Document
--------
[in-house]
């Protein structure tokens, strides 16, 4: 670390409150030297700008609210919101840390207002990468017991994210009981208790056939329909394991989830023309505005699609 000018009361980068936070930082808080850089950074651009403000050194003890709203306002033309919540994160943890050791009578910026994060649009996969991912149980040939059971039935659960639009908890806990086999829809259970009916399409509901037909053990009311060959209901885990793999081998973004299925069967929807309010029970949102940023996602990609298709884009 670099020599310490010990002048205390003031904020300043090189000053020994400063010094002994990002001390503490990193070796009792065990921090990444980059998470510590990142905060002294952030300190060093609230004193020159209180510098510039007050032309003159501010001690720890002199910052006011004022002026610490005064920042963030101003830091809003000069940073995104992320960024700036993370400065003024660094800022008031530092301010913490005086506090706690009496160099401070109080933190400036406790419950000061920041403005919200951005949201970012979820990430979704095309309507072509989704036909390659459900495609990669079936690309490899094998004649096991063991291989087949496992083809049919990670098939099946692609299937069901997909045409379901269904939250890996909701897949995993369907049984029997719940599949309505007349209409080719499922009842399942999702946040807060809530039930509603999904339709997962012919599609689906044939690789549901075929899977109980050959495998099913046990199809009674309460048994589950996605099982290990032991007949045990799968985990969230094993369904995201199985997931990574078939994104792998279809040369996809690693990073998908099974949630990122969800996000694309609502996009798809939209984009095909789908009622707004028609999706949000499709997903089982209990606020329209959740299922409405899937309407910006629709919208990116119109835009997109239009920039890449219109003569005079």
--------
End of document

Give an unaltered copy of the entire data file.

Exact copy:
[in-house]
């Protein structure tokens, strides 16, 4: 670390409150030297700008609210919101840390207002990468017991994210009981208790056939329909394991989830023309505005699609 000018009361980068936070930082808080850089950074651009403000050194003890709203306002033309919540994160943890050791009578910026994060649009996969991912149980040939059971039935659960639009908890806990086999829809259970009916399409509901037909053990009311060959209901885990793999081998973004299925069967929807309010029970949102940023996602990609298709884009 670099020599310490010990002048205390003031904020300043090189000053020994400063010094002994990002001390503490990193070796009792065990921090990444980059998470510590990142905060002294952030300190060093609230004193020159209180510098510039007050032309003159501010001690720890002199910052006011004022002026610490005064920042963030101003830091809003000069940073995104992320960024700036993370400065003024660094800022008031530092301010913490005086506090706690009496160099401070109080933190400036406790419950000061920041403005919200951005949201970012979820990430979704095309309507072509989704036909390659459900495609990669079936690309490899094998004649096991063991291989087949496992083809049919990670098939099946692609299937069901997909045409379901269904939250890996909701897949995993369907049984029997719940599949309505007349209409080719499922009842399942999702946040807060809530039930509603999904339709997962012919599609689906044939690789549901075929899977109980050959495998099913046990199809009674309460048994589950996605099982290990032991007949045990799968985990969230094993369904995201199985997931990574078939994104792998279809040369996809690693990073998908099974949630990122969800996000694309609502996009798809939209984009095909789908009622707004028609999706949000499709997903089982209990606020329209959740299922409405899937309407910006629709919208990116119109835009997109239009920039890449219109003569005079």